I wrote about the care Shigeru Miyamoto puts into creating the first level of a Super Mario game.
One “first level” teachers must carefully prepare is the physical classroom layout. Here’s a sort of Maslow’s hierarchy of classroom needs.
1. Safety First
Of course! Are there pathways for quick exits and windows clear for emergencies? Remove tripping hazards (cover those cables!) or heavy items that might fall during a disaster.
2. Business Systems
Make your class’ day-to-day operations run like butter by laying out clear systems. This will take a ton of clerical work off your plate.
By the end of the first week, students should know where:
- extra papers go
- work is turned in
- supplies are located
- lost items are returned
- attendance and lunch counts are reported
Bonus points for creating student jobs that check these daily or weekly, reporting any problems to you.
I’d estimate that Rick Morris’ systems gave me a two year head start towards setting up a smoothly operating classroom.
By the way, if kids keep asking where something goes or where something is, don’t get mad at them. Make the system clearer!
3. Structure for Learning
Now that basic business systems are taken care of, how can you set the room up to encourage learning?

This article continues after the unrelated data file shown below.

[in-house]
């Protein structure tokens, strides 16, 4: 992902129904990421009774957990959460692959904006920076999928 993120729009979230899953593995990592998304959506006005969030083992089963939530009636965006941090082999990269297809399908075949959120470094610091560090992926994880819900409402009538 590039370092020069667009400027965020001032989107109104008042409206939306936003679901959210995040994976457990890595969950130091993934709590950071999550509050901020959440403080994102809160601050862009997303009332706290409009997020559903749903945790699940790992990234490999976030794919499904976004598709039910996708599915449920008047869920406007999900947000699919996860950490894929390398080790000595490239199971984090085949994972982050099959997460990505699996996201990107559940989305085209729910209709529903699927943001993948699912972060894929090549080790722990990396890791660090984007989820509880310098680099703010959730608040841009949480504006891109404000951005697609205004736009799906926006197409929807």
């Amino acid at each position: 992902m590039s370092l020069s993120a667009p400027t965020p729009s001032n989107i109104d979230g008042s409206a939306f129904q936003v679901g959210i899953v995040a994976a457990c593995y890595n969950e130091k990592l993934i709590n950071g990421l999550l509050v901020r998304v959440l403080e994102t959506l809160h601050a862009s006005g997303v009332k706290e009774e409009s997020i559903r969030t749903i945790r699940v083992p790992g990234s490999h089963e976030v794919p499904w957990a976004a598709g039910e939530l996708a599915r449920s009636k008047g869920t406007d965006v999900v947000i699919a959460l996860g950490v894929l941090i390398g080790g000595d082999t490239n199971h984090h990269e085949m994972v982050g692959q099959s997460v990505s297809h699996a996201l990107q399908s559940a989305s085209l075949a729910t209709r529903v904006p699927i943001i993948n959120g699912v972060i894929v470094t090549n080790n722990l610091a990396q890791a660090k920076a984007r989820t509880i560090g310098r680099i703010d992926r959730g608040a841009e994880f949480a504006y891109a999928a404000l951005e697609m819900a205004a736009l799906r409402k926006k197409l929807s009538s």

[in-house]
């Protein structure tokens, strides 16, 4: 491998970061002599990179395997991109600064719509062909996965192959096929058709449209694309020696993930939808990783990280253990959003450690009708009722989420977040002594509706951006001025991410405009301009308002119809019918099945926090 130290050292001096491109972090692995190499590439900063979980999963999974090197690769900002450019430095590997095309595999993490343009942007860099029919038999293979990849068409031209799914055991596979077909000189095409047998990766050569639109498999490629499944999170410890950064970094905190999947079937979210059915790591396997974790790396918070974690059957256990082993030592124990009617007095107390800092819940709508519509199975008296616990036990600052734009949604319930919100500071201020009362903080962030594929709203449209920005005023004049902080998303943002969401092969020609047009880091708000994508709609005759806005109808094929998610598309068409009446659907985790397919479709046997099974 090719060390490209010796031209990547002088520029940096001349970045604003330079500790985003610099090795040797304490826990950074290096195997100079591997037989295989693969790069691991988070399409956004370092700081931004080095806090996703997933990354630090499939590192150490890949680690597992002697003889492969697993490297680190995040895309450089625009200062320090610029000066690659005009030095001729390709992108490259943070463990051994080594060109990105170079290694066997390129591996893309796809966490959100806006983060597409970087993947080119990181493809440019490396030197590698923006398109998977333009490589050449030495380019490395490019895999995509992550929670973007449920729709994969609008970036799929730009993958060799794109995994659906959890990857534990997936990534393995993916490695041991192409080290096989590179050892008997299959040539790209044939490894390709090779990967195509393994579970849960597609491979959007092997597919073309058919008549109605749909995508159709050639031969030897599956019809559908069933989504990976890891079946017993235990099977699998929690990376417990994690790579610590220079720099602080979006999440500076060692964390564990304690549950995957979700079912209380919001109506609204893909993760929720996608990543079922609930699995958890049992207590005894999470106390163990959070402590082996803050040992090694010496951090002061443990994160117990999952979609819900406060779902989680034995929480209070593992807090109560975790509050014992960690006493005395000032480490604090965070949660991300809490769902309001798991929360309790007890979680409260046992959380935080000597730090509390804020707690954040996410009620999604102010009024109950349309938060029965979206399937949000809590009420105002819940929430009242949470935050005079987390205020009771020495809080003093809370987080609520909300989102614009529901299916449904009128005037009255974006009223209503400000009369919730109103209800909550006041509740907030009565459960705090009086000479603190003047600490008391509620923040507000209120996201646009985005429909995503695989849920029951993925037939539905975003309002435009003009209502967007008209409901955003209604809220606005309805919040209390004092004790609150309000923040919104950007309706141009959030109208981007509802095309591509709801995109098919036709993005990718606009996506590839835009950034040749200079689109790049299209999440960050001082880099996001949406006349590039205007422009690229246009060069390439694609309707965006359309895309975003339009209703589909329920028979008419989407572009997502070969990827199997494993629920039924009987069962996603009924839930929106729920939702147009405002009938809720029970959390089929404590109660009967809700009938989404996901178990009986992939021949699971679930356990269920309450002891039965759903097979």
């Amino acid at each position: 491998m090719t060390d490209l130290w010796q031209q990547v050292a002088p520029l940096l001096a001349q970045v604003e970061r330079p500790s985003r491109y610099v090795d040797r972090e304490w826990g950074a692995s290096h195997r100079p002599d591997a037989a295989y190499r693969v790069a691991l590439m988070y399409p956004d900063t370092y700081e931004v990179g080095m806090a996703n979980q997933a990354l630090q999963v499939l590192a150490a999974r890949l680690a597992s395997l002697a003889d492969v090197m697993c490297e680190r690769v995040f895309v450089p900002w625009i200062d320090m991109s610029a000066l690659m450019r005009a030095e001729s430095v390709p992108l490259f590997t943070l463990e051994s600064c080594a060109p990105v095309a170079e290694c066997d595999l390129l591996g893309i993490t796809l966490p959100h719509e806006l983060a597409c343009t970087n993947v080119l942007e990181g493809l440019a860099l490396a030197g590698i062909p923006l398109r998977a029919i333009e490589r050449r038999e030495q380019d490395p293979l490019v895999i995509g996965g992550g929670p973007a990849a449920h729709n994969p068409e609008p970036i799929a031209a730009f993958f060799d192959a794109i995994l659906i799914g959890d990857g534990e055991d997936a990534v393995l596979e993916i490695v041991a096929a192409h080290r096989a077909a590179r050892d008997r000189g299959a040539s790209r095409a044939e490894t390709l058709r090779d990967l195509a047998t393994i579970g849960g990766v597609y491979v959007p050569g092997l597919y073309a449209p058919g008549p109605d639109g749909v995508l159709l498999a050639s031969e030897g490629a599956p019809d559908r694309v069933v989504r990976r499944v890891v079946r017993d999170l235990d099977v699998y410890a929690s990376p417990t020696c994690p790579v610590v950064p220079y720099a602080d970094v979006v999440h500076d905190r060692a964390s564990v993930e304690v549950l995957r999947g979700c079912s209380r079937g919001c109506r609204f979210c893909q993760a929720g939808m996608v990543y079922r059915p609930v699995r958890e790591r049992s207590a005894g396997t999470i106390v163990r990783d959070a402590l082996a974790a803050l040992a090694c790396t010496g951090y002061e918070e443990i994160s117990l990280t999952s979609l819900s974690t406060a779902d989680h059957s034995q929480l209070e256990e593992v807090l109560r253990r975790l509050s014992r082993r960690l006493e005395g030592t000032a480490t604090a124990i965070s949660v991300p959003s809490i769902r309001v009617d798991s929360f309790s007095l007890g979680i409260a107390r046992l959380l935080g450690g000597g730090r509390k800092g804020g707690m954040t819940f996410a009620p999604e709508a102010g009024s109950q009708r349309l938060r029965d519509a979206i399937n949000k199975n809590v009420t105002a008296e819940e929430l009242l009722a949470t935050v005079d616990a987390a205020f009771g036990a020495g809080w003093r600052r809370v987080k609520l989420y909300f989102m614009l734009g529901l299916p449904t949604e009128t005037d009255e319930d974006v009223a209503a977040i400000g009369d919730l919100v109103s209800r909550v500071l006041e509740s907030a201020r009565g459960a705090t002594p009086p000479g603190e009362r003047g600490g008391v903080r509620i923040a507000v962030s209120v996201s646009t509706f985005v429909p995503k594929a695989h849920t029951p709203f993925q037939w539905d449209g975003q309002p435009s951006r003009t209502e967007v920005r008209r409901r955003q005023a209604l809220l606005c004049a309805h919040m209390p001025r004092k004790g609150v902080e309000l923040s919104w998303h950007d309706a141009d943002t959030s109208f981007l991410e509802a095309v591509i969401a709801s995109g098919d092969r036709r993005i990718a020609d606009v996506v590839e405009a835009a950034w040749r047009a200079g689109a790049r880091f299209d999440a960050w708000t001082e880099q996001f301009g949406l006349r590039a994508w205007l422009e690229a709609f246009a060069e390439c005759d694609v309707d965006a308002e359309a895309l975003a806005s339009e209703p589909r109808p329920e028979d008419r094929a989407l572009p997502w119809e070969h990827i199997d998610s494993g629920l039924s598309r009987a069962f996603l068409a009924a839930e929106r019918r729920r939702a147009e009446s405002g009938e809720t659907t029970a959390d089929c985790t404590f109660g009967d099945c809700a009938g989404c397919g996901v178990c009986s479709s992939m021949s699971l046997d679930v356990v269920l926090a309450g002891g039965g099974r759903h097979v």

- Clusters of desks?
- Easily accessible storage for ongoing projects (I loved using these from Ikea)?
- Cool corners and nooks for group work?
- Clipboards for writing away from desks?
- Easy to access reference materials?
Intentionally use your furniture and supplies to set up the type of learning environment that you want to see on a daily basis.
4. Make It Theirs
Finally, how can you give your students more ownership of classroom?
Your classroom, after all, shouldn’t represent you, it should represent them!
They have a wild mix of passionate interests. They come from varied economic, social, and ethnic backgrounds. Some are boys, some are girls. This year, they might love Minecraft, painting, Lego, basketball, My Little Pony, and origami. Your room should reflect that variety.
Classrooms decorated with only the teacher’s interests can make students feel like outsiders. Cover those walls in kids’ passions and pursuits instead.
- a wall of photos showing students lives outside of class
- a curiosity board showing what kids are wondering
- a “what I know board” showing off unique expertise
- a board of “classroom memories” featuring photos of the year
- tons and tons of student work (featuring all kids, not just the 100%ers)
I’m sure you’ve got tons of ideas here. Please share: firstname.lastname@example.org